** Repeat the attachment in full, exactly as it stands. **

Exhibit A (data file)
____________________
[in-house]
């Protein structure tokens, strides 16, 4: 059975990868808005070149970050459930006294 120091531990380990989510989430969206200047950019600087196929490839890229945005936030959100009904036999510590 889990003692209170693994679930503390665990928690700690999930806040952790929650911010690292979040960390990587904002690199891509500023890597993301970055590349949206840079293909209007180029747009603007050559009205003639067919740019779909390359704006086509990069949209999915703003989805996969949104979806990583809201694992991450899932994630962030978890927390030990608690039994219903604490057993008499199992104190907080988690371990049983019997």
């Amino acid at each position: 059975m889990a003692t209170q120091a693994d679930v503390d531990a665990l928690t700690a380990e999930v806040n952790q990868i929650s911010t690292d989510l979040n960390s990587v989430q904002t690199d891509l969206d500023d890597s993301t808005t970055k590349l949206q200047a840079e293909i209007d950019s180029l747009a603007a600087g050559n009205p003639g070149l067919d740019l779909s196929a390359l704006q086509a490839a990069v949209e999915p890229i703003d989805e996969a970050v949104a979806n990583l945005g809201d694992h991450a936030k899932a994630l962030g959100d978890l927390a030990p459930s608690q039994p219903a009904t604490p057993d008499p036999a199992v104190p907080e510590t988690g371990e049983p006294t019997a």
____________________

[in-house]
């Protein structure tokens, strides 16, 4: 059975990868808005070149970050459930006294 120091531990380990989510989430969206200047950019600087196929490839890229945005936030959100009904036999510590 889990003692209170693994679930503390665990928690700690999930806040952790929650911010690292979040960390990587904002690199891509500023890597993301970055590349949206840079293909209007180029747009603007050559009205003639067919740019779909390359704006086509990069949209999915703003989805996969949104979806990583809201694992991450899932994630962030978890927390030990608690039994219903604490057993008499199992104190907080988690371990049983019997």
């Amino acid at each position: 059975m889990a003692t209170q120091a693994d679930v503390d531990a665990l928690t700690a380990e999930v806040n952790q990868i929650s911010t690292d989510l979040n960390s990587v989430q904002t690199d891509l969206d500023d890597s993301t808005t970055k590349l949206q200047a840079e293909i209007d950019s180029l747009a603007a600087g050559n009205p003639g070149l067919d740019l779909s196929a390359l704006q086509a490839a990069v949209e999915p890229i703003d989805e996969a970050v949104a979806n990583l945005g809201d694992h991450a936030k899932a994630l962030g959100d978890l927390a030990p459930s608690q039994p219903a009904t604490p057993d008499p036999a199992v104190p907080e510590t988690g371990e049983p006294t019997a």